(The Center Square) – Former President Donald Trump is far and away the frontrunner for the Republican nomination, but new polling digs into why the former president dominates when it comes to the working class.
The Center Square Voters’ Voice Poll of 2,573 likely voters, conducted in conjunction with Noble Predictive Insights, shows Trump’s support is highest among Republican voters making less than $50,000 and those without a college degree.
The poll found that among all likely Republican and Republican-leaning voters, Trump holds a commanding lead over other GOP candidates. Among those likely voters, 61% picked Trump. Florida Gov. Ron DeSantis trailed with 12%, just behind former U.S. Ambassador to the United Nations Nikki Haley, who had 13%. Next up was businessman Vivek Ramaswamy with 7% and former New Jersey Gov. Chris Christie with 2%. Christie has since suspended his campaign.
Among voters with a household income of less than $50,000, Trump’s support reached 70%. With voters making between $50,000 and $100,000, the former president had 58% support. That figure dropped to 51% for those with household income above $100,000 a year. No matter the income level, Trump had more support than all of his GOP rivals combined.
Voters without a college degree backed Trump with 68% support compared with 48% for those with a college degree.
Trump’s support in the suburbs is softer than in more urban areas, according to the poll. And soft support with college-educated and suburban voters could pose challenges for Trump down the line, said Michael Bitzer, politics department chair at Catawba College in North Carolina.
“With the growing diploma gap between the two parties, if college-degree Republicans are softer in their support of the former president come the general election in November, that may pose a challenge for a candidate that believes he can only win his base and secure an electoral victory,” Bitzer told The Center Square.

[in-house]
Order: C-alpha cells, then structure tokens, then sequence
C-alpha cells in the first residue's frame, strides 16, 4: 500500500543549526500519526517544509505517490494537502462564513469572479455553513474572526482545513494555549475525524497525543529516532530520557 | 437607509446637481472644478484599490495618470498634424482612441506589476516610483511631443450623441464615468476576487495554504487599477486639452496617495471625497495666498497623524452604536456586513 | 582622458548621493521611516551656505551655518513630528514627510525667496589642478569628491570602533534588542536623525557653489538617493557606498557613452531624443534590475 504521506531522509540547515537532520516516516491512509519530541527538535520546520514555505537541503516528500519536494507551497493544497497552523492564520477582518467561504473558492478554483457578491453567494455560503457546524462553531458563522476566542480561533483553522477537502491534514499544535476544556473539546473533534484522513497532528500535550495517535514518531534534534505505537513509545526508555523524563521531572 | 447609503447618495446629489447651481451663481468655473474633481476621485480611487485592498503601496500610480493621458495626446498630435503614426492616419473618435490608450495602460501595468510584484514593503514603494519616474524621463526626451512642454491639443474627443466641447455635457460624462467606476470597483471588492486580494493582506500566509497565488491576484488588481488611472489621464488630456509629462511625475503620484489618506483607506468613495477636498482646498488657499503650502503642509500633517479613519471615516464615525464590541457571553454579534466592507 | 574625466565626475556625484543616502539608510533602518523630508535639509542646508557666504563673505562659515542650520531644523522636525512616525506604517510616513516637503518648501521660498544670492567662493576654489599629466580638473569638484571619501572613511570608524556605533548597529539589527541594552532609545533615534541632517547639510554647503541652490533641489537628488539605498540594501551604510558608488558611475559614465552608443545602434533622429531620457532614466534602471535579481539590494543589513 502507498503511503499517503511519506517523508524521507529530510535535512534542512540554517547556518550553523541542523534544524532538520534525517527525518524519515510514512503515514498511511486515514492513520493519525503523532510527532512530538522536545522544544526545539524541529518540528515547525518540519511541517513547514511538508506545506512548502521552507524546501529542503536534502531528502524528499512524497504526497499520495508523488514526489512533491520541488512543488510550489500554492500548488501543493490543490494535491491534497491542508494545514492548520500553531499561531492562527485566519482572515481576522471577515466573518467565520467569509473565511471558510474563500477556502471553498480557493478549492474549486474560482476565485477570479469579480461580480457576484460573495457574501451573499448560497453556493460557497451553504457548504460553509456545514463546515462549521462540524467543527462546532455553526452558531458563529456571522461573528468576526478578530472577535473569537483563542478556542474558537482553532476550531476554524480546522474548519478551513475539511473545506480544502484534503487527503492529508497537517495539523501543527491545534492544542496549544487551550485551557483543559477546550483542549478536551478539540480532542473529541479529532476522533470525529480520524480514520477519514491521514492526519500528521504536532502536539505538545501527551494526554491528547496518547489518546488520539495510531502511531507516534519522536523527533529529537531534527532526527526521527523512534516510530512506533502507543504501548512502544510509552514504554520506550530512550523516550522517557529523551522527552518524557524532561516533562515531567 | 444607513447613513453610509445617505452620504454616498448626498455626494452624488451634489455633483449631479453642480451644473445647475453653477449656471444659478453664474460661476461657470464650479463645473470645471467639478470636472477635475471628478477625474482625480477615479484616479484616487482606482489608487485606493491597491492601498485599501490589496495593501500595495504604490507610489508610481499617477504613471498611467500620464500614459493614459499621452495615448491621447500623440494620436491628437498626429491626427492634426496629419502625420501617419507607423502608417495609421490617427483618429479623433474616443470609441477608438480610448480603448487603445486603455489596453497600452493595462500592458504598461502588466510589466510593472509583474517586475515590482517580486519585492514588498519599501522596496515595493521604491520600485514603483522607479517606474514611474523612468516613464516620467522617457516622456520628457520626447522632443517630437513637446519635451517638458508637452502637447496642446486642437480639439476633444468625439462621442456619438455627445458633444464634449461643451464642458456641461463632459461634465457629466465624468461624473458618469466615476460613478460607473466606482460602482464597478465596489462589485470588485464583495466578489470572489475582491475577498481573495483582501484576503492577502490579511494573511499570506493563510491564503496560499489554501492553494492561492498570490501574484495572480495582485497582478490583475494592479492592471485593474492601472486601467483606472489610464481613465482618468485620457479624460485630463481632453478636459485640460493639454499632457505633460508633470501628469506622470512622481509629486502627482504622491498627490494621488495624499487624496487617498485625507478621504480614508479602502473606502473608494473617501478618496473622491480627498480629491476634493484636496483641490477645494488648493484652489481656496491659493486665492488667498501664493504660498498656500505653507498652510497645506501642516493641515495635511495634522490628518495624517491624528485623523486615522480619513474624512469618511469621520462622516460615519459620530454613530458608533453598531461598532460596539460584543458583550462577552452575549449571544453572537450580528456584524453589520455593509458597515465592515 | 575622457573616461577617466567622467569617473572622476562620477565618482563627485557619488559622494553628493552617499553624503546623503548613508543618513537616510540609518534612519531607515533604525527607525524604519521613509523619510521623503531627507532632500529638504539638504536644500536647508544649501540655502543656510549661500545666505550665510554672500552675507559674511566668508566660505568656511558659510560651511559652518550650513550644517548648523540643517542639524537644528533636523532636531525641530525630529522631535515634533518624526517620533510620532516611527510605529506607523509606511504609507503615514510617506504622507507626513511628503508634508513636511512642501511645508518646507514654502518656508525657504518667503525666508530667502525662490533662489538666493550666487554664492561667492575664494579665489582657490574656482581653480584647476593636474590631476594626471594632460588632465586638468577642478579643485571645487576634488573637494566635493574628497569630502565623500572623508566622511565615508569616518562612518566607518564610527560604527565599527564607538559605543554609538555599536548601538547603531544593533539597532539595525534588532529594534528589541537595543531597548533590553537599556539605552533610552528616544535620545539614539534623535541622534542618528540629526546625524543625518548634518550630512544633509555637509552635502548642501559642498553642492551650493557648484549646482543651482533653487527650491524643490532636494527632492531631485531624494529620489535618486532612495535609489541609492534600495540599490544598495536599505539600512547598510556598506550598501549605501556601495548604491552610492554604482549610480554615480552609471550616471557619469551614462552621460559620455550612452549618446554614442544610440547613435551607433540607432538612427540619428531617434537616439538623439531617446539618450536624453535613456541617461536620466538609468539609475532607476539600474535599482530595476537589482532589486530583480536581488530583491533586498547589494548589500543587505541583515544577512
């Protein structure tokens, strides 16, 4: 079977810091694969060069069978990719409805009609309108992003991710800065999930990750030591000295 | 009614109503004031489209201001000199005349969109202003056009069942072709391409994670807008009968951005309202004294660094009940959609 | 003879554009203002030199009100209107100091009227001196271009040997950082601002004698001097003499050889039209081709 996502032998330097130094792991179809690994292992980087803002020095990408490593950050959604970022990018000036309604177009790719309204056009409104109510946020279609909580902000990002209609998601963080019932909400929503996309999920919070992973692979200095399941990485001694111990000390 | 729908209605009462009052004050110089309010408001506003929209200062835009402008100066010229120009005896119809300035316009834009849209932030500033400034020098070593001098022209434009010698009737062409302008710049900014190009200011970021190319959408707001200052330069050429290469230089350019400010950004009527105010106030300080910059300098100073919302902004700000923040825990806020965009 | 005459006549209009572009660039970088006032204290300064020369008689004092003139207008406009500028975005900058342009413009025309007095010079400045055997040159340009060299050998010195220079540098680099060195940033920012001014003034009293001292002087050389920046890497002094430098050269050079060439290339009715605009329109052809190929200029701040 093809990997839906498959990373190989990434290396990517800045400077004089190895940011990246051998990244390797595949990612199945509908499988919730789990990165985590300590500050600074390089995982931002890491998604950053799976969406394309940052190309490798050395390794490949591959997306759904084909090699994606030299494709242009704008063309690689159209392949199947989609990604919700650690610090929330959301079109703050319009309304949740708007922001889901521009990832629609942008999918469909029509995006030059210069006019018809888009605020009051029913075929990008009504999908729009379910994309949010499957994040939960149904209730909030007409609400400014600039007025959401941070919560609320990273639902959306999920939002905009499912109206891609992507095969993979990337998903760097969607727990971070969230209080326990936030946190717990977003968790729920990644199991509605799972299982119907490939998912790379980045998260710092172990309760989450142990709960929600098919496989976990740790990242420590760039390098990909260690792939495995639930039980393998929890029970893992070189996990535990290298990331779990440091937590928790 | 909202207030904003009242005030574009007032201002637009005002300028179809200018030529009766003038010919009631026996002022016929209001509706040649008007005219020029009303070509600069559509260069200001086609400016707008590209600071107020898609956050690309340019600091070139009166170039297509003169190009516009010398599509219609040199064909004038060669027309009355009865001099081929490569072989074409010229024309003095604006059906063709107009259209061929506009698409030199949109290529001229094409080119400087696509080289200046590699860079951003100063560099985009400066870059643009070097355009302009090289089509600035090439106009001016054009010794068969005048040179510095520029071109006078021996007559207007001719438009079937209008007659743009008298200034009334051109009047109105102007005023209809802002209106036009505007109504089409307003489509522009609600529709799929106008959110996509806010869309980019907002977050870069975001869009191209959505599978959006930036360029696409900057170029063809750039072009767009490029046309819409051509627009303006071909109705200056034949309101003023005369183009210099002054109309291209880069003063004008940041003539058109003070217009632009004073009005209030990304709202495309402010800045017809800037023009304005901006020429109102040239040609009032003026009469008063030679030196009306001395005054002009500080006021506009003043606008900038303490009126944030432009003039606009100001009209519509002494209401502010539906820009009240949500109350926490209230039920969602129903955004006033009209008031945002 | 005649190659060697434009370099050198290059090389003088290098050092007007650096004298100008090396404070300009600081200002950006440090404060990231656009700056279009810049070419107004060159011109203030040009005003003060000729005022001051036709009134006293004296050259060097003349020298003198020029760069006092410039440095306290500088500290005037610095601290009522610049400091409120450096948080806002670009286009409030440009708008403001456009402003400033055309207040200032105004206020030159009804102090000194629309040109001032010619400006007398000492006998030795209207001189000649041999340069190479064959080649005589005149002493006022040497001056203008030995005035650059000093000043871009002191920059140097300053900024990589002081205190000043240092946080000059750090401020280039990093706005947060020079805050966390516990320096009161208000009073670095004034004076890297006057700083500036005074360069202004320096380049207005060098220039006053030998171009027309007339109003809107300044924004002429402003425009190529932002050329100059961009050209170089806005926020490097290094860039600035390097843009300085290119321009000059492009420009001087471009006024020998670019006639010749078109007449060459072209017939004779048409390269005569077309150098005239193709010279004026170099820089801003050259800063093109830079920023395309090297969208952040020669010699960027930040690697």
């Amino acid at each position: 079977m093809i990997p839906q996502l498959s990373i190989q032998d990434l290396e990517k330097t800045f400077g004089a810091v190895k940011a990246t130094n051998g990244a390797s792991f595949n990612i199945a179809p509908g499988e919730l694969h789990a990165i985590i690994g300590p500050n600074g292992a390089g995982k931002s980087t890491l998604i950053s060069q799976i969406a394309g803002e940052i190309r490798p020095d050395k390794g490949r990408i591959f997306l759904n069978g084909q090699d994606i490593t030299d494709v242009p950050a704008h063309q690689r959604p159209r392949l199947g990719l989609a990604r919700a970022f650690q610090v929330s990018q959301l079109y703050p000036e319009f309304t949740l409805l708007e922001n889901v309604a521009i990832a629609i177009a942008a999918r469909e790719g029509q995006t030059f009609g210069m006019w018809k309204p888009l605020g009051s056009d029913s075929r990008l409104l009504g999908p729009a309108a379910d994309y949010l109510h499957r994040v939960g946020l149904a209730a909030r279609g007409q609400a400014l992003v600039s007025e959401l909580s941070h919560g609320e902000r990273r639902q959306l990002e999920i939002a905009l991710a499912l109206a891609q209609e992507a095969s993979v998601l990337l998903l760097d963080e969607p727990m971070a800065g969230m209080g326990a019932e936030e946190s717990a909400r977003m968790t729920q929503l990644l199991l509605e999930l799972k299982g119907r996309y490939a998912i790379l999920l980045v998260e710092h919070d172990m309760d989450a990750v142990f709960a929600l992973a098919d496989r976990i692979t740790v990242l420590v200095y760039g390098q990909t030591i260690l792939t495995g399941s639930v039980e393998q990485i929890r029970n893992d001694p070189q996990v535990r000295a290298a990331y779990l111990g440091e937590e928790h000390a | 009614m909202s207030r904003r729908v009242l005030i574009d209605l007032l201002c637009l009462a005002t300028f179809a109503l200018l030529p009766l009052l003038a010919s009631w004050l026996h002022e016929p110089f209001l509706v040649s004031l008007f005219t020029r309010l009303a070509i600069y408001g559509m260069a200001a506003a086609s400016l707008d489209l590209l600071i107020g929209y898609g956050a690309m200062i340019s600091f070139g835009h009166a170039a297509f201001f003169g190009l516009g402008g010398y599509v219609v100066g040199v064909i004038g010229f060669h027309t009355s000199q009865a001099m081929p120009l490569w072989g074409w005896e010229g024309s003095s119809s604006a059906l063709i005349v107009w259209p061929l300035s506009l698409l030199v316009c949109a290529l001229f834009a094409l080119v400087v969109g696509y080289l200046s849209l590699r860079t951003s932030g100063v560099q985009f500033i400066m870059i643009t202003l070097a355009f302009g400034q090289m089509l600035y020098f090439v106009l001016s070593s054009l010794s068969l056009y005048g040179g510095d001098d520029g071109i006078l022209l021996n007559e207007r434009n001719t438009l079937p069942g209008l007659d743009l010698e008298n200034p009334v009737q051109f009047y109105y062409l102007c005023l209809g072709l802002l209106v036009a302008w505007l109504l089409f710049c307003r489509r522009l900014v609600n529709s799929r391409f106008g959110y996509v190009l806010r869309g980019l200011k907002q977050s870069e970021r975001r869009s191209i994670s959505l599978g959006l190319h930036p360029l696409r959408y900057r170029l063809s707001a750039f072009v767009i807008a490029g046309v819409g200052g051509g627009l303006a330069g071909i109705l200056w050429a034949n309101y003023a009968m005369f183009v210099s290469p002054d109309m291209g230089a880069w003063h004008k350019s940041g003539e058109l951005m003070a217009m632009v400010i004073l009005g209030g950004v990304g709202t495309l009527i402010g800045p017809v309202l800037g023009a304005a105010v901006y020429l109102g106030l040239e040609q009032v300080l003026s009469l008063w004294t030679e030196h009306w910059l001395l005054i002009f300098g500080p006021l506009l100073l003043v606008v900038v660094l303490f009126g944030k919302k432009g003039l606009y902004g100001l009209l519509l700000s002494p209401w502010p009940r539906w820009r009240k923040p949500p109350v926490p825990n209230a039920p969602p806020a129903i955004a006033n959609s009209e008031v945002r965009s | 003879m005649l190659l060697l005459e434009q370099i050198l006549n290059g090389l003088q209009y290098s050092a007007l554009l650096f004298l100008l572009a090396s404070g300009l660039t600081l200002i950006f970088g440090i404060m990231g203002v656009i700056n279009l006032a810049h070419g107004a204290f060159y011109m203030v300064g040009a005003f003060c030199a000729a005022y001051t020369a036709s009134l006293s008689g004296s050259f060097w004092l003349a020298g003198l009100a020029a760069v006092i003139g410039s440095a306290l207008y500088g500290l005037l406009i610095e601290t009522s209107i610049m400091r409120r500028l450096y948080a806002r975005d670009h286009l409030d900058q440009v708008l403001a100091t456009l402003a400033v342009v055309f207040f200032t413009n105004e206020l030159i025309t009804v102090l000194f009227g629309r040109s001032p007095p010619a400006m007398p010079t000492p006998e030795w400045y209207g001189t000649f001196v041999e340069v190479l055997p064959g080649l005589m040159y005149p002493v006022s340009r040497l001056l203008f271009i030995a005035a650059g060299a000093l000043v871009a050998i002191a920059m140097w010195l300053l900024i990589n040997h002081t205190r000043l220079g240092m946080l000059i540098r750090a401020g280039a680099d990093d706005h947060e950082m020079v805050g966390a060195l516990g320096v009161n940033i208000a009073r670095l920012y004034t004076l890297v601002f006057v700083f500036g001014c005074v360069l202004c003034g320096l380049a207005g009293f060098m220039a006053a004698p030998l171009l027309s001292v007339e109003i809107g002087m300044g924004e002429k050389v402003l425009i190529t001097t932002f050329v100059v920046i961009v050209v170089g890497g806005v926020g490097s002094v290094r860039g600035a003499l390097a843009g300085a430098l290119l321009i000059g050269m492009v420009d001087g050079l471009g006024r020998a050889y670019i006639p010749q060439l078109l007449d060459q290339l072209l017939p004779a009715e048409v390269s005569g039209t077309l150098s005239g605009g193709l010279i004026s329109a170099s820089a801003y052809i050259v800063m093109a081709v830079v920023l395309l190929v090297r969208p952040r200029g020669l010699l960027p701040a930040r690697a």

Suburban support also could prove critical.
“The other interesting dynamic is among suburban Republican voters compared to urban and especially rural Republican respondents,” Bitzer said. “Compared to almost two-thirds of urban and rural Republicans supporting the former president, the below 60% of suburban voters supporting the former president in the primary may be another warning signal for the general campaign, since nationally so many suburban areas tend to be the swing areas of deciding November’s election.”
Those two soft spots might not matter in the primary contest, but they could be important in November.
“If Republicans in these two categories – college degree holders and suburban voters – are slightly weaker in support for the former president in the primary, my question for these voters is: Will their support increase if he is indeed the party nominee (which, by all accounts, he is on track to become) or do they break partisan ranks and vote Democratic, or simply stay home and avoid the November choice,” he said.
The Center Square Voters’ Voice Poll, conducted from Jan 2-4, found Trump has a four percentage point lead over Biden if the two face off in November.
Trump’s popularity with the working class stems from several factors, said David Byler, chief of research at Noble Predictive Insights, which conducted the poll for The Center Square.
“Trump’s strength with the working class is a product of policy and persona,” he said. “On policy, he moved the GOP away from supply-side economics and toward tougher immigration policies – the working class wing of the GOP wanted that for a long time. He made those moves and built unique credibility with working class voters.”
Trump’s personal trademarks are another factor.
“Persona is also part of the equation,” Byler said. “We let Trump supporters tell us, in their own words, why they backed him. And a decent chunk of his loyalists said he was tough, a straight-shooter and honest in a way that other politicians aren’t. Not every voter thinks this persona is genuine – but his supporters do.”
One Trump loyalist, a white woman older than 65 living in a midwestern state, told pollsters that it came down to dollars and cents.
“We were living so much better when he was President,” she said. “We are now living paycheck to paycheck because inflation is draining all our extra money.”
The poll was conducted in conjunction with Noble Predictive Insights and surveyed 2,573 Americans from Jan. 2-4, about an even number of Republicans and Democrats as well as 266 “true independents,” which are independents who indicated they do not lean toward either party. The poll has a margin of error of about 2%.